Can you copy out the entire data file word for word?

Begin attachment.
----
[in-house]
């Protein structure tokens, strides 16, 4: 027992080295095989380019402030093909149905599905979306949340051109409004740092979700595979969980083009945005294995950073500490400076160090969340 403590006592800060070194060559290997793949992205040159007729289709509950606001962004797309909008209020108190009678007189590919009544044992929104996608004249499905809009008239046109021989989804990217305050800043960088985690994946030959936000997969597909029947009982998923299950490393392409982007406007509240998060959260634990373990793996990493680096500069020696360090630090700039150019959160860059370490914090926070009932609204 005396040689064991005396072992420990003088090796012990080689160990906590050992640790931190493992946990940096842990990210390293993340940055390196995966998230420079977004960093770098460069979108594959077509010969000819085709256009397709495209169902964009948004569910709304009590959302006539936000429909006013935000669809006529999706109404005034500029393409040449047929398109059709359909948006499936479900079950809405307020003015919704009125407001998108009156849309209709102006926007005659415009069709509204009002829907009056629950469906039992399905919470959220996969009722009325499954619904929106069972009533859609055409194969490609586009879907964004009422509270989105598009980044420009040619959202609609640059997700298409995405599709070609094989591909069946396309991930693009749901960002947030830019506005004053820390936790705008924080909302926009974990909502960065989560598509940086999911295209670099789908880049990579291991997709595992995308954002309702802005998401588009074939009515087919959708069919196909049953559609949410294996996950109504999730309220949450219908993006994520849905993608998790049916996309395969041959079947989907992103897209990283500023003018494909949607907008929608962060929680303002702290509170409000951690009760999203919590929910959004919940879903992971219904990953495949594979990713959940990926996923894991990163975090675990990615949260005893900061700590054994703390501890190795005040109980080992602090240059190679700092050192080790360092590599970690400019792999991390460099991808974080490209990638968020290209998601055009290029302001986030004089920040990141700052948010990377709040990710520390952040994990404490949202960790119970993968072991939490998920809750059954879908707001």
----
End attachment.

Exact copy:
[in-house]
């Protein structure tokens, strides 16, 4: 027992080295095989380019402030093909149905599905979306949340051109409004740092979700595979969980083009945005294995950073500490400076160090969340 403590006592800060070194060559290997793949992205040159007729289709509950606001962004797309909008209020108190009678007189590919009544044992929104996608004249499905809009008239046109021989989804990217305050800043960088985690994946030959936000997969597909029947009982998923299950490393392409982007406007509240998060959260634990373990793996990493680096500069020696360090630090700039150019959160860059370490914090926070009932609204 005396040689064991005396072992420990003088090796012990080689160990906590050992640790931190493992946990940096842990990210390293993340940055390196995966998230420079977004960093770098460069979108594959077509010969000819085709256009397709495209169902964009948004569910709304009590959302006539936000429909006013935000669809006529999706109404005034500029393409040449047929398109059709359909948006499936479900079950809405307020003015919704009125407001998108009156849309209709102006926007005659415009069709509204009002829907009056629950469906039992399905919470959220996969009722009325499954619904929106069972009533859609055409194969490609586009879907964004009422509270989105598009980044420009040619959202609609640059997700298409995405599709070609094989591909069946396309991930693009749901960002947030830019506005004053820390936790705008924080909302926009974990909502960065989560598509940086999911295209670099789908880049990579291991997709595992995308954002309702802005998401588009074939009515087919959708069919196909049953559609949410294996996950109504999730309220949450219908993006994520849905993608998790049916996309395969041959079947989907992103897209990283500023003018494909949607907008929608962060929680303002702290509170409000951690009760999203919590929910959004919940879903992971219904990953495949594979990713959940990926996923894991990163975090675990990615949260005893900061700590054994703390501890190795005040109980080992602090240059190679700092050192080790360092590599970690400019792999991390460099991808974080490209990638968020290209998601055009290029302001986030004089920040990141700052948010990377709040990710520390952040994990404490949202960790119970993968072991939490998920809750059954879908707001």